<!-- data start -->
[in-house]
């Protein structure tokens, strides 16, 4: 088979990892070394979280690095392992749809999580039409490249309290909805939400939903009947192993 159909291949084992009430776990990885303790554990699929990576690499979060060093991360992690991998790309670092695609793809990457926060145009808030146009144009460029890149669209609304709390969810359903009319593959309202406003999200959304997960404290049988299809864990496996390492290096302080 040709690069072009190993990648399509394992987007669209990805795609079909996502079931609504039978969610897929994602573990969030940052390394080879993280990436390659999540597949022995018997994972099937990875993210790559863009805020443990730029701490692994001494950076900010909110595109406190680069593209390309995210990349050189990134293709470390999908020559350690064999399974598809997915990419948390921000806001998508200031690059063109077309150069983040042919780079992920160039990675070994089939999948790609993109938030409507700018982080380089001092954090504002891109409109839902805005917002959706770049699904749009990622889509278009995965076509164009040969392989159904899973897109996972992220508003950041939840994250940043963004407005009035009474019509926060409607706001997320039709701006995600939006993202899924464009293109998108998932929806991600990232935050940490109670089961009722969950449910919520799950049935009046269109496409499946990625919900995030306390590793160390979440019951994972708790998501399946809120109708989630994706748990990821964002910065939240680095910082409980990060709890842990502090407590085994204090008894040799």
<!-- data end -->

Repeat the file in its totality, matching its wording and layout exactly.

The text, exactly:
[in-house]
């Protein structure tokens, strides 16, 4: 088979990892070394979280690095392992749809999580039409490249309290909805939400939903009947192993 159909291949084992009430776990990885303790554990699929990576690499979060060093991360992690991998790309670092695609793809990457926060145009808030146009144009460029890149669209609304709390969810359903009319593959309202406003999200959304997960404290049988299809864990496996390492290096302080 040709690069072009190993990648399509394992987007669209990805795609079909996502079931609504039978969610897929994602573990969030940052390394080879993280990436390659999540597949022995018997994972099937990875993210790559863009805020443990730029701490692994001494950076900010909110595109406190680069593209390309995210990349050189990134293709470390999908020559350690064999399974598809997915990419948390921000806001998508200031690059063109077309150069983040042919780079992920160039990675070994089939999948790609993109938030409507700018982080380089001092954090504002891109409109839902805005917002959706770049699904749009990622889509278009995965076509164009040969392989159904899973897109996972992220508003950041939840994250940043963004407005009035009474019509926060409607706001997320039709701006995600939006993202899924464009293109998108998932929806991600990232935050940490109670089961009722969950449910919520799950049935009046269109496409499946990625919900995030306390590793160390979440019951994972708790998501399946809120109708989630994706748990990821964002910065939240680095910082409980990060709890842990502090407590085994204090008894040799």